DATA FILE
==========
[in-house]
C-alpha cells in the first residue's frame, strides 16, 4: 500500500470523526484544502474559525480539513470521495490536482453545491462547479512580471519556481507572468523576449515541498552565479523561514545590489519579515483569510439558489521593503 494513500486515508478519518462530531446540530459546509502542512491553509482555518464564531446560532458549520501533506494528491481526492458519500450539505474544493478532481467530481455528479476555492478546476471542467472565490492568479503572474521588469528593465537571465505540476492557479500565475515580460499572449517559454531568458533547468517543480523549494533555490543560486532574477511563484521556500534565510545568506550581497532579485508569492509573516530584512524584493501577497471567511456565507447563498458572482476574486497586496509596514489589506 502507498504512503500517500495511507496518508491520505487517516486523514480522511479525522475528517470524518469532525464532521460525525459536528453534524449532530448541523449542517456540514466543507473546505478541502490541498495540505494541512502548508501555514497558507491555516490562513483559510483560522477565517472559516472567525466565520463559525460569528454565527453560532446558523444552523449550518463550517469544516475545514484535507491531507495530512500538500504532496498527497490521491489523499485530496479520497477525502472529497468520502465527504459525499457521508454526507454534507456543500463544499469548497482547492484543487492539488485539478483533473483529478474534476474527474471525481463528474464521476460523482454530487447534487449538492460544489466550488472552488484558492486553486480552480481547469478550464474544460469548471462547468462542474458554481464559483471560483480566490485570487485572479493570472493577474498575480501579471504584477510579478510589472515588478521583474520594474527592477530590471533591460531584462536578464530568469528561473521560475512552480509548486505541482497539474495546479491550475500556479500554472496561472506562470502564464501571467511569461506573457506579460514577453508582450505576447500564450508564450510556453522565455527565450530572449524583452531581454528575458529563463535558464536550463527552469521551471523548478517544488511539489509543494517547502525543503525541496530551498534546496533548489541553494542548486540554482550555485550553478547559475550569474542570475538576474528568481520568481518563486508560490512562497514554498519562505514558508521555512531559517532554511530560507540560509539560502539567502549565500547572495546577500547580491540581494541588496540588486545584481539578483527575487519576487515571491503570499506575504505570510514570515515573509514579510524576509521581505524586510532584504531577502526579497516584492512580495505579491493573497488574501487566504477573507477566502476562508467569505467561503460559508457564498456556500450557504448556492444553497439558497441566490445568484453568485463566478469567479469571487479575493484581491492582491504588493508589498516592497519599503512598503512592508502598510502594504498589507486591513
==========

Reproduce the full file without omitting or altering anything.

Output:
[in-house]
C-alpha cells in the first residue's frame, strides 16, 4: 500500500470523526484544502474559525480539513470521495490536482453545491462547479512580471519556481507572468523576449515541498552565479523561514545590489519579515483569510439558489521593503 494513500486515508478519518462530531446540530459546509502542512491553509482555518464564531446560532458549520501533506494528491481526492458519500450539505474544493478532481467530481455528479476555492478546476471542467472565490492568479503572474521588469528593465537571465505540476492557479500565475515580460499572449517559454531568458533547468517543480523549494533555490543560486532574477511563484521556500534565510545568506550581497532579485508569492509573516530584512524584493501577497471567511456565507447563498458572482476574486497586496509596514489589506 502507498504512503500517500495511507496518508491520505487517516486523514480522511479525522475528517470524518469532525464532521460525525459536528453534524449532530448541523449542517456540514466543507473546505478541502490541498495540505494541512502548508501555514497558507491555516490562513483559510483560522477565517472559516472567525466565520463559525460569528454565527453560532446558523444552523449550518463550517469544516475545514484535507491531507495530512500538500504532496498527497490521491489523499485530496479520497477525502472529497468520502465527504459525499457521508454526507454534507456543500463544499469548497482547492484543487492539488485539478483533473483529478474534476474527474471525481463528474464521476460523482454530487447534487449538492460544489466550488472552488484558492486553486480552480481547469478550464474544460469548471462547468462542474458554481464559483471560483480566490485570487485572479493570472493577474498575480501579471504584477510579478510589472515588478521583474520594474527592477530590471533591460531584462536578464530568469528561473521560475512552480509548486505541482497539474495546479491550475500556479500554472496561472506562470502564464501571467511569461506573457506579460514577453508582450505576447500564450508564450510556453522565455527565450530572449524583452531581454528575458529563463535558464536550463527552469521551471523548478517544488511539489509543494517547502525543503525541496530551498534546496533548489541553494542548486540554482550555485550553478547559475550569474542570475538576474528568481520568481518563486508560490512562497514554498519562505514558508521555512531559517532554511530560507540560509539560502539567502549565500547572495546577500547580491540581494541588496540588486545584481539578483527575487519576487515571491503570499506575504505570510514570515515573509514579510524576509521581505524586510532584504531577502526579497516584492512580495505579491493573497488574501487566504477573507477566502476562508467569505467561503460559508457564498456556500450557504448556492444553497439558497441566490445568484453568485463566478469567479469571487479575493484581491492582491504588493508589498516592497519599503512598503512592508502598510502594504498589507486591513